Last month, the Energy, Science, Technology, Environment and Climate Change Ministry announced that it would be setting up a committee to review Lynas’ operations.
Deputy Minister in the Prime Minister’s Department Fuziah Salleh was appointed the chairman.
Her appointment to lead the review committee had raised concerns among several parties.
Source: The Star Online
KUANTAN: Australian High Commissioner to Malaysia, Andrew Goledzinowski believed that Lynas Advanced Materials Plant (Lynas) in Gebeng should not be shut down as it has contributed a lot in terms of providing jobs and improving the local economy.
Describing it as a tragedy if Lynas was to cease operation, he said many people would lose their jobs and Pahang's reputation as an investment-friendly state would also be affected.
Goledzinowski said Lynas has created about 600 jobs, not including thousand others that were indirectly involved with the Gebeng plant.
“I want to make sure that Lynas continues to grow and creates more jobs for Malaysians. I don't think Lynas will close down or else it will be a tragedy....people will then say politics is more important than science.
“Lynas is a pioneer in Malaysia and its success story will inspire other companies from Australia to come here.
"Once a company is successful then the others will show interest. But if one fails, then everyone else will know about it... In fact, we have another business investment coming from Australia this week,” he told reporters after a high-tea session with Lynas management staff and village headman from Beserah here.
Goledzinowski was commenting on the recent news report about a review on Lynas' operation set to be carried out by a committee under the Pakatan Harapan government.
The Energy, Green Technology, Science, Climate Change and Environment Ministry had recently identified the rare earth refinery plant as one of several "environmentally risky" projects which needed a review.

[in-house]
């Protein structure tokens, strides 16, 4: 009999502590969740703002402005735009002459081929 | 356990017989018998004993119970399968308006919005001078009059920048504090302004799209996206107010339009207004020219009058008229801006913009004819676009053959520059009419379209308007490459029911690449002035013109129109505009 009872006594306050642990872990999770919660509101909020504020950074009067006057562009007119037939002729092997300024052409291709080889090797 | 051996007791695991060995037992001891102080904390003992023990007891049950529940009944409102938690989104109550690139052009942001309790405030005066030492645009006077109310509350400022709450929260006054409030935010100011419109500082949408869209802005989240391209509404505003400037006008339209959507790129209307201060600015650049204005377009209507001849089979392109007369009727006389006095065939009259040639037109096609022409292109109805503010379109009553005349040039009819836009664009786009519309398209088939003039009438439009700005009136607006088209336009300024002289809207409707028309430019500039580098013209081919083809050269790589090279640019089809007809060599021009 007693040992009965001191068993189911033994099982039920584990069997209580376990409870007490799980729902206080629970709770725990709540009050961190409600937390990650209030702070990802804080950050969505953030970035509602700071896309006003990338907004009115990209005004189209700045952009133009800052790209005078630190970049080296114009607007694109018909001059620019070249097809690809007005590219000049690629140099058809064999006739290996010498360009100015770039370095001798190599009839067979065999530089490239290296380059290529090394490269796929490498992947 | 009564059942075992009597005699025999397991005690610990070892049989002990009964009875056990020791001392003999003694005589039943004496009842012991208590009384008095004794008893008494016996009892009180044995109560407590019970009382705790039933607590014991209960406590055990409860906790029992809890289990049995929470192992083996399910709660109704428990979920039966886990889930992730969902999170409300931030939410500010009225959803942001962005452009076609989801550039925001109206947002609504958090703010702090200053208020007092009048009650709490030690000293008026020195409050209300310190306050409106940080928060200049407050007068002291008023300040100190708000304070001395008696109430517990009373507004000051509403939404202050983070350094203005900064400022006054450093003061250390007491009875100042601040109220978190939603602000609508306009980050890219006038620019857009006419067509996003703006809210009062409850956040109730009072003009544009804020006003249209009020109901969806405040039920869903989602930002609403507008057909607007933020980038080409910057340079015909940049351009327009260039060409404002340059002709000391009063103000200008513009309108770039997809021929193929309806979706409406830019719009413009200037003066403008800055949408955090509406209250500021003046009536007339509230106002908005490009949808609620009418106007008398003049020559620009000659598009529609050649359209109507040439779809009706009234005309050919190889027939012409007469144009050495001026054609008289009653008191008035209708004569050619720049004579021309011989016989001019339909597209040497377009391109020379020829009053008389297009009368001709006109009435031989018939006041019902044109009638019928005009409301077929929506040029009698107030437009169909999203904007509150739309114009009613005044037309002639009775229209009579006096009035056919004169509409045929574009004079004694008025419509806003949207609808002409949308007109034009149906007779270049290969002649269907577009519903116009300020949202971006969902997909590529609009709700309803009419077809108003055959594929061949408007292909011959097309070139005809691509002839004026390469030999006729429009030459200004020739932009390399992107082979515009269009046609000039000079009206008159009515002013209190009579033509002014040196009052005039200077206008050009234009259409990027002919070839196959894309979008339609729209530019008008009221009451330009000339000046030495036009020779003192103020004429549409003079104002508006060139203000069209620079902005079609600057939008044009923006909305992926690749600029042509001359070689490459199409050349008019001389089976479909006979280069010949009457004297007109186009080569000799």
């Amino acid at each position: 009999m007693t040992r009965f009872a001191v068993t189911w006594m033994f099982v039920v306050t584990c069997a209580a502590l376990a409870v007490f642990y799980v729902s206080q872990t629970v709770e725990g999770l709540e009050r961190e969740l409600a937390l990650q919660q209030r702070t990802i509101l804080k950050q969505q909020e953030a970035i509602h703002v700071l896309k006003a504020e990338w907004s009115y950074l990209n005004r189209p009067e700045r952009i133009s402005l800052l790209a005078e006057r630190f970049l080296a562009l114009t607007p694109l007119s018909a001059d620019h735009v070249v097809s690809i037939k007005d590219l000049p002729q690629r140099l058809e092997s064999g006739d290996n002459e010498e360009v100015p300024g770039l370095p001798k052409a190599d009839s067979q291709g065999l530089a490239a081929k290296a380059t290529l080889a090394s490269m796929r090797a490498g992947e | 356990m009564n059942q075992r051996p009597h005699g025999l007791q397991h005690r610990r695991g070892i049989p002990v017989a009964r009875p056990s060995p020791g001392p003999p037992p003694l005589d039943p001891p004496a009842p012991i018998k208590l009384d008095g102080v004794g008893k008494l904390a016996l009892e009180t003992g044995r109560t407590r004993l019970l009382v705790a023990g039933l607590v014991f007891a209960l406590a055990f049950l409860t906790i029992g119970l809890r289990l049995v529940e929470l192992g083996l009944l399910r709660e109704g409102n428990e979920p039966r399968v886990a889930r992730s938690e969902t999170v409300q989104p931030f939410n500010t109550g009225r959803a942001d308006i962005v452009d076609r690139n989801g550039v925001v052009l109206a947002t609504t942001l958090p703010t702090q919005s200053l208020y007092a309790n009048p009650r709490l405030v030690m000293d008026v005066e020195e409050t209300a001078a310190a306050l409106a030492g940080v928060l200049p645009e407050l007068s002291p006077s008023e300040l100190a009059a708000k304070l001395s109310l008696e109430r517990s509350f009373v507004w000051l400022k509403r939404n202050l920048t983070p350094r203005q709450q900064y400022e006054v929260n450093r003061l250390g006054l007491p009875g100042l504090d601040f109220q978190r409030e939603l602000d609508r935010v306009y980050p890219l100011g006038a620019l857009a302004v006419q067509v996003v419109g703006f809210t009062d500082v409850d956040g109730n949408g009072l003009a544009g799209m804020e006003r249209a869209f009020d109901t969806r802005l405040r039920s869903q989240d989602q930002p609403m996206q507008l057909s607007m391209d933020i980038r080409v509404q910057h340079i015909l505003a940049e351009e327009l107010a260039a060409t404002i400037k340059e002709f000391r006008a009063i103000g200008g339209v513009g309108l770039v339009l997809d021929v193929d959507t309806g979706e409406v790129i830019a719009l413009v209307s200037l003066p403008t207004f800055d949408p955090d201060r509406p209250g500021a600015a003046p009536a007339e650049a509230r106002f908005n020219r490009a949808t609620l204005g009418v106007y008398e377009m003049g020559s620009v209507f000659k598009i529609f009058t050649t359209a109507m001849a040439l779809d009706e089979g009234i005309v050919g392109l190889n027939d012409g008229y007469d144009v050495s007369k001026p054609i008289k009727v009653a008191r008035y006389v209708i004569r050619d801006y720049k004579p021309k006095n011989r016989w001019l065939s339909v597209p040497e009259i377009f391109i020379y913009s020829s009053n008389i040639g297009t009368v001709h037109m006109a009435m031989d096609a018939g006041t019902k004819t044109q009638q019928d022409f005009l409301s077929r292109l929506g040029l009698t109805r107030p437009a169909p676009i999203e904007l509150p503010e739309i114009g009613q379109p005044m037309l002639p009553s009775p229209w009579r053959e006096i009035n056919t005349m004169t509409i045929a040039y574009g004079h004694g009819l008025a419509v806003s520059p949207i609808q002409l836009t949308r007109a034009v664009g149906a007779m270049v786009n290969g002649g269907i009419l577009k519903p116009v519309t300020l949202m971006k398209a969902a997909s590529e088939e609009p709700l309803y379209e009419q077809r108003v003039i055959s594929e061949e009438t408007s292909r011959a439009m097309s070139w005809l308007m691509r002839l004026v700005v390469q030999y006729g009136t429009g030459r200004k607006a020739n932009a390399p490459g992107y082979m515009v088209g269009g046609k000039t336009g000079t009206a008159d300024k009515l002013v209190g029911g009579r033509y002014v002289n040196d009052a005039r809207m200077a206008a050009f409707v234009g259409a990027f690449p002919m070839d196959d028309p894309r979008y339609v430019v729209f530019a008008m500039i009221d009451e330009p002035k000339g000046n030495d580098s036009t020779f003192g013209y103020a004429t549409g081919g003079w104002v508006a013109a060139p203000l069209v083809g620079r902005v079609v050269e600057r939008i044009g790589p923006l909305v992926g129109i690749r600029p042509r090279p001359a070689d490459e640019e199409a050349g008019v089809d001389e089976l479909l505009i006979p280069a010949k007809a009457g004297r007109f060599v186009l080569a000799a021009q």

He said during a recent meeting, Energy, Green Technology, Science, Climate Change and Environment Minister Yeo Bee Yin had given her assurance that any decision made by the government would be based on facts and evidences.
He said Yeo had also relayed her intention to visit Lynas in October for a briefing and that he was looking forward to it.
“To date, Lynas is the most reviewed and investigated plant in Malaysia and I do not think that another review will be a problem as long as it is factually supported.
"It is the rights of the new government to do a review (on Lynas) and Lynas has to take part in it.
“On my side, I hope the media and public will be able to be given access to what is happening as it will not only assure transparency but also raise awareness about Lynas and its activities.
"(After all) Lynas is one of Australia’s most vital business in Malaysia,” he said.
It was reported that Deputy Minister in the Prime Minister’s Department Fuziah Salleh, who is also the Kuantan member of parliament and Bentong member of parliament Wong Tack would be leading a committee set up to review the Lynas project.
In his speech earlier, Goledzinowski said the rare earth mineral could only be obtained in China and Pahang and if Lynas was to close down, technology producers in the United States and Japan will have to solely depend on China.
Lendlease's first big step on the road to becoming a global powerhouse started when it decided to shrink.
A decade ago, the 68-year old company, founded by Dutch immigrant Dick Dusseldorp, that had made its name building the Snowy Hydro and the Sydney Opera House, was operating in 40 countries but only four of them were profitable.
In the tough years after the global financial crisis, the new chief executive, Steve McCann, rationalised its global operations to a new set of international "gateway cities" where it was willing to invest.
Sydney's giant Barangaroo project was the first big step in a new direction towards landmark urban regeneration projects; Lendlease won the tender in 2009, and it was a big risk for the new boss.
"Steve took a big bet," recalls Tony Lombardo, the company's former head of strategy who now heads up its Asia division.
"People were worried about the debt. It became the calling card for what we wanted to stand for in urban generation. This is going to be built in our back yard. Sydney is our home city. We thought that was the great opportunity."
Today, LendLease has a list of 16 landmark regeneration projects across 10 countries, and the group has expanded well beyond its construction roots to become an investment giant worth $11.5 billion, employing 13,000 people and deploying a $71 billion development pipeline.